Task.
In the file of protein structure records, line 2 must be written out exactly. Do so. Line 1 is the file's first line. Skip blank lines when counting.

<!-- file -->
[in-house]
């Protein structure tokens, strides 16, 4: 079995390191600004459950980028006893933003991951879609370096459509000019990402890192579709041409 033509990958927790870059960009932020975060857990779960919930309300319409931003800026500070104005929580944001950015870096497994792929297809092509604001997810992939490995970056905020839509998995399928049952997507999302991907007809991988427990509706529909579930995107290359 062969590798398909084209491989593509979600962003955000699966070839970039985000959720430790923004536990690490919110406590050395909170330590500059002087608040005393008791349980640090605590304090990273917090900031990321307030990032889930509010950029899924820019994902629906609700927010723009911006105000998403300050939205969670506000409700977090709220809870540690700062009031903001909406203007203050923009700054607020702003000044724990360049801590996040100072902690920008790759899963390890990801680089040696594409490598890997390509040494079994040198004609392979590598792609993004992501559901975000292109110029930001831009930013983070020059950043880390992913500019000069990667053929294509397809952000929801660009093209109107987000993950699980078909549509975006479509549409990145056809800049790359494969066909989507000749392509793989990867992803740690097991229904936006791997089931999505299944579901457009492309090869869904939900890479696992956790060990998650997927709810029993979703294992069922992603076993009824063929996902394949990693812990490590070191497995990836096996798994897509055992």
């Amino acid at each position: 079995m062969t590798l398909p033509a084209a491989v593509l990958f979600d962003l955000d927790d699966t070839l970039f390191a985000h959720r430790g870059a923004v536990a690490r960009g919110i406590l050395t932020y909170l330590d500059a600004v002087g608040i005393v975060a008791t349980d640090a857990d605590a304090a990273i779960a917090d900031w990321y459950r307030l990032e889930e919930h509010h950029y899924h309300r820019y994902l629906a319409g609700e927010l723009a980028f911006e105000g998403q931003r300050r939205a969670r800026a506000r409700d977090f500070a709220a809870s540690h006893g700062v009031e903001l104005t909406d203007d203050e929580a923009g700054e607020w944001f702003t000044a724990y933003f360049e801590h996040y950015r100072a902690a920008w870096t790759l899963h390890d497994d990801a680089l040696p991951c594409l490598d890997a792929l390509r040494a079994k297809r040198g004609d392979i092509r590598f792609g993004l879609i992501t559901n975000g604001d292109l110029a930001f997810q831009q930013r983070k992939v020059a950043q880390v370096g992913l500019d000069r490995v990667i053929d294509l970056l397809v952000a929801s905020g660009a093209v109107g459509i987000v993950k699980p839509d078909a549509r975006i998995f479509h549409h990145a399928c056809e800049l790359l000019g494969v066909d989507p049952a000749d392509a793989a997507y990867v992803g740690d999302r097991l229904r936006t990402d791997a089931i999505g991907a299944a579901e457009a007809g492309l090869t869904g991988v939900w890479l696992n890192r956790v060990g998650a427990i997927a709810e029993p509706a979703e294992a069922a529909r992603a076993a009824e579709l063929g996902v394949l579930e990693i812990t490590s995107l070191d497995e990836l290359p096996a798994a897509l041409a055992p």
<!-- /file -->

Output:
């Protein structure tokens, strides 16, 4: 079995390191600004459950980028006893933003991951879609370096459509000019990402890192579709041409 033509990958927790870059960009932020975060857990779960919930309300319409931003800026500070104005929580944001950015870096497994792929297809092509604001997810992939490995970056905020839509998995399928049952997507999302991907007809991988427990509706529909579930995107290359 062969590798398909084209491989593509979600962003955000699966070839970039985000959720430790923004536990690490919110406590050395909170330590500059002087608040005393008791349980640090605590304090990273917090900031990321307030990032889930509010950029899924820019994902629906609700927010723009911006105000998403300050939205969670506000409700977090709220809870540690700062009031903001909406203007203050923009700054607020702003000044724990360049801590996040100072902690920008790759899963390890990801680089040696594409490598890997390509040494079994040198004609392979590598792609993004992501559901975000292109110029930001831009930013983070020059950043880390992913500019000069990667053929294509397809952000929801660009093209109107987000993950699980078909549509975006479509549409990145056809800049790359494969066909989507000749392509793989990867992803740690097991229904936006791997089931999505299944579901457009492309090869869904939900890479696992956790060990998650997927709810029993979703294992069922992603076993009824063929996902394949990693812990490590070191497995990836096996798994897509055992």